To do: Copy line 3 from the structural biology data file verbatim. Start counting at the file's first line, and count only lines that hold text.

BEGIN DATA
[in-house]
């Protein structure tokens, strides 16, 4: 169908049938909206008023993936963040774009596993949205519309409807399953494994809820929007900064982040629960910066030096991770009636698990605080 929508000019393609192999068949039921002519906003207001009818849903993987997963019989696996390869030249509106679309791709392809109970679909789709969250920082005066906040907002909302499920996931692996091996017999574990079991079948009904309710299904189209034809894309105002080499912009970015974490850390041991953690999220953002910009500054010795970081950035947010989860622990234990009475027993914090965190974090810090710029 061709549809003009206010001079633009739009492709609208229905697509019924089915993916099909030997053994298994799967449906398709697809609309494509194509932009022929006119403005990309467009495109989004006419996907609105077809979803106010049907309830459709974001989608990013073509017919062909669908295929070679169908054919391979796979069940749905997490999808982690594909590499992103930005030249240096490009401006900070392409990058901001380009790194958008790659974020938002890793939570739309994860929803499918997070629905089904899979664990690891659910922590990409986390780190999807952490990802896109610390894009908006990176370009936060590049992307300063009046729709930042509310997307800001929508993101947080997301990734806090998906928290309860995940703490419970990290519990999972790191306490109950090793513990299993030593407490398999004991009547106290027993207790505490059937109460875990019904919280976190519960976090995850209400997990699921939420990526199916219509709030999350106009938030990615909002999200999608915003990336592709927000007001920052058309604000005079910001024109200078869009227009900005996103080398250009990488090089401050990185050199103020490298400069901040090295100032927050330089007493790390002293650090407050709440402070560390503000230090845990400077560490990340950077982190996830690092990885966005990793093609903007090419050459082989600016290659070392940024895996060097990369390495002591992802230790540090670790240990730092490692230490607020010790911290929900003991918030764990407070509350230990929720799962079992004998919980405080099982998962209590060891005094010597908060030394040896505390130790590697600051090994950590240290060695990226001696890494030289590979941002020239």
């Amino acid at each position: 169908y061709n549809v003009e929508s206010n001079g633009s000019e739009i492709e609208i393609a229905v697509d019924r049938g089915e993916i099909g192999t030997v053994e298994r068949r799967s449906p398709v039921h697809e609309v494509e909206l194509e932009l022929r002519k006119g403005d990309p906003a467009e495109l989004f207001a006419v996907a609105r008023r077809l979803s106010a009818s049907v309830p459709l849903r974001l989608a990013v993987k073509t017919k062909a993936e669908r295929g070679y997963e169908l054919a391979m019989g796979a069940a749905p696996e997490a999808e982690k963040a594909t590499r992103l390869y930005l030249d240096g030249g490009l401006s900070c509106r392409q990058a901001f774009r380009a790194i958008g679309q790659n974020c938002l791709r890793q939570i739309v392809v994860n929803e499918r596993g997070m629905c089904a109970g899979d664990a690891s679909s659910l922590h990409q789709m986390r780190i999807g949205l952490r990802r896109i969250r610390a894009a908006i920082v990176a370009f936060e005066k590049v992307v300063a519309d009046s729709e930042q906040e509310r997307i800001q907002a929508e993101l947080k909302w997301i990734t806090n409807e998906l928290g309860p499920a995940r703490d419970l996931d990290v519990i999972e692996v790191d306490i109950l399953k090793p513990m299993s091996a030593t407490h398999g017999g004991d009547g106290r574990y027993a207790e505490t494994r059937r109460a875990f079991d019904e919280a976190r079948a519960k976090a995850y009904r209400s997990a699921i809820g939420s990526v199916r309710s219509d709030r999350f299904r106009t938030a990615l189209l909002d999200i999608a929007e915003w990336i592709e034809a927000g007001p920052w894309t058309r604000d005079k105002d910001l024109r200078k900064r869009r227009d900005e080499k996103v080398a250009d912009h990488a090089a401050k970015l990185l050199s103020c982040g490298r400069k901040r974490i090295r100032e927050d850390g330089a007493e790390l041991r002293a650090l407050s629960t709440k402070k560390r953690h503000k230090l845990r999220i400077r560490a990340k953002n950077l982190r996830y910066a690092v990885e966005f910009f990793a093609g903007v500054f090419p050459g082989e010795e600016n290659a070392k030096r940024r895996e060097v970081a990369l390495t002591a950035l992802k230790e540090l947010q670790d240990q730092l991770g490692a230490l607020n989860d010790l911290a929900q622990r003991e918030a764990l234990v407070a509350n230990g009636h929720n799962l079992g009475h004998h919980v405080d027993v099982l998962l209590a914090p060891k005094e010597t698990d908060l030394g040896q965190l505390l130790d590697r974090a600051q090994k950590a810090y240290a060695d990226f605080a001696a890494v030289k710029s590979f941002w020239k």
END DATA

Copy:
């Amino acid at each position: 169908y061709n549809v003009e929508s206010n001079g633009s000019e739009i492709e609208i393609a229905v697509d019924r049938g089915e993916i099909g192999t030997v053994e298994r068949r799967s449906p398709v039921h697809e609309v494509e909206l194509e932009l022929r002519k006119g403005d990309p906003a467009e495109l989004f207001a006419v996907a609105r008023r077809l979803s106010a009818s049907v309830p459709l849903r974001l989608a990013v993987k073509t017919k062909a993936e669908r295929g070679y997963e169908l054919a391979m019989g796979a069940a749905p696996e997490a999808e982690k963040a594909t590499r992103l390869y930005l030249d240096g030249g490009l401006s900070c509106r392409q990058a901001f774009r380009a790194i958008g679309q790659n974020c938002l791709r890793q939570i739309v392809v994860n929803e499918r596993g997070m629905c089904a109970g899979d664990a690891s679909s659910l922590h990409q789709m986390r780190i999807g949205l952490r990802r896109i969250r610390a894009a908006i920082v990176a370009f936060e005066k590049v992307v300063a519309d009046s729709e930042q906040e509310r997307i800001q907002a929508e993101l947080k909302w997301i990734t806090n409807e998906l928290g309860p499920a995940r703490d419970l996931d990290v519990i999972e692996v790191d306490i109950l399953k090793p513990m299993s091996a030593t407490h398999g017999g004991d009547g106290r574990y027993a207790e505490t494994r059937r109460a875990f079991d019904e919280a976190r079948a519960k976090a995850y009904r209400s997990a699921i809820g939420s990526v199916r309710s219509d709030r999350f299904r106009t938030a990615l189209l909002d999200i999608a929007e915003w990336i592709e034809a927000g007001p920052w894309t058309r604000d005079k105002d910001l024109r200078k900064r869009r227009d900005e080499k996103v080398a250009d912009h990488a090089a401050k970015l990185l050199s103020c982040g490298r400069k901040r974490i090295r100032e927050d850390g330089a007493e790390l041991r002293a650090l407050s629960t709440k402070k560390r953690h503000k230090l845990r999220i400077r560490a990340k953002n950077l982190r996830y910066a690092v990885e966005f910009f990793a093609g903007v500054f090419p050459g082989e010795e600016n290659a070392k030096r940024r895996e060097v970081a990369l390495t002591a950035l992802k230790e540090l947010q670790d240990q730092l991770g490692a230490l607020n989860d010790l911290a929900q622990r003991e918030a764990l234990v407070a509350n230990g009636h929720n799962l079992g009475h004998h919980v405080d027993v099982l998962l209590a914090p060891k005094e010597t698990d908060l030394g040896q965190l505390l130790d590697r974090a600051q090994k950590a810090y240290a060695d990226f605080a001696a890494v030289k710029s590979f941002w020239k």